The Regulation Game

By Cramp, Beverly | Marketing, May 23, 1996 | Go to article overview

The Regulation Game


Cramp, Beverly, Marketing


As many advertisers complain they face too many rules and others outside the industry demand still more, Beverly Cramp takes a critical look at the maze of UK advertising regulation

Philip Circus, legal affairs director at the Institute of Practitioners in Advertising, speaks for many when he laments the growing body of legislation he claims has engulfed the advertising industry. "Twenty years ago there were hardly any laws. Now we're drowning in them," he says.

Advertisers are having to leap through countless regulatory hoops in the UK and face an even more bewildering array of laws in Europe. A maze of different rules on alcohol, pharmaceutical, cigarette and toy advertising from different EU member nations make cross-border campaigns a nightmare.

The EU is tackling this with a new Green Paper aimed at standardising pan-European regulations, but the situation in the UK does not look to be getting any easier for advertisers.

Particularly depressing is the sight of the British Advertising Clearance Centre (BACC) squabbling with the Radio Advertising Clearance Centre (RACC) over the sharing of experts to vet ads. If the regulatory bodies themselves cannot see eye to eye, what hope is there for the advertisers who have to use them?

"After having one of the most interventionist governments in the field of advertising and marketing, it's a hell of a job keeping track of all the legislation," says Circus. "One temporary minister is no match for half a million civil servants with a vested interest in regulation."

Circus was introduced to the frustrations of statutory law shortly after embarking on his career in the late 70s. A law was introduced to help car-buyers make more reliable decisions on a car's fuel consumption by requiring advertisers to include official government tests whenever manufacturers' claims were advertised.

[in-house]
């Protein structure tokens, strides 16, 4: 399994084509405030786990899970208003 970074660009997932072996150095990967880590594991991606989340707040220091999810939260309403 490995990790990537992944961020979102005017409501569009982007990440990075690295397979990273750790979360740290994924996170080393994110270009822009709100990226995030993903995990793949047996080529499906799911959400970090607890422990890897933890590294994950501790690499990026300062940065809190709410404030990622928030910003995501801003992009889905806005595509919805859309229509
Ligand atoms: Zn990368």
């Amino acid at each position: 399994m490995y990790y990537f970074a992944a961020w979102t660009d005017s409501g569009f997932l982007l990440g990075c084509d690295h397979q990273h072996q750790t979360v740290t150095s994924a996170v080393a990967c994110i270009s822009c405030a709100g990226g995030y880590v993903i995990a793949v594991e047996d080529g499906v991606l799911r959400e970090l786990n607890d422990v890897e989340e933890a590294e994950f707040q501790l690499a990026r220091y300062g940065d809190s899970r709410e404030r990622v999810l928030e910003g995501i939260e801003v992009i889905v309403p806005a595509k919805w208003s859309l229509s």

Circus says the government failed to realise that to include the many sets of official data in a television or radio ad was unrealistic. That meant car manufacturers simply ceased to refer to fuel consumption at all.

"The consumer is denied information about fuel consumption as a consequence of a statutory provision designed to give him information about fuel consumption," Circus says.

This demonstrates the growing belief that regulation is required to deal with fraudulent traders, but that too much of it is bad for consumers. To paraphrase an old saying, the end result of trying to shield people from the effects of folly is to fill the world with fools.

Circus claims the argument about consumer protection is a political one based on personal values. He says there are those who wish for less regulation, and an associated freer society, and those who do not.

Other industry watchdogs insist advertising should be more regulated to banish its harmful effects. Critics argue that self-regulation has not gone far enough and that the industry is abusing its power to influence consumers. This is the view of Geoffrey Cannon, chairman of the National Food Alliance (NFA), a consumer group concerned with food issues in the UK and one of many pressure groups that advertisers have to contend with.

"We recognise that advertising is a part of the fabric of our society and we have nothing against it in principle. But its attitude towards cigarette advertising, for example, is socially irresponsible and outrageous. Not all ad agencies advocate cigarette advertising and we appreciate the stance of those, like Abbott Mead Vickers, that refuse to handle such accounts," says Cannon.

Food for thought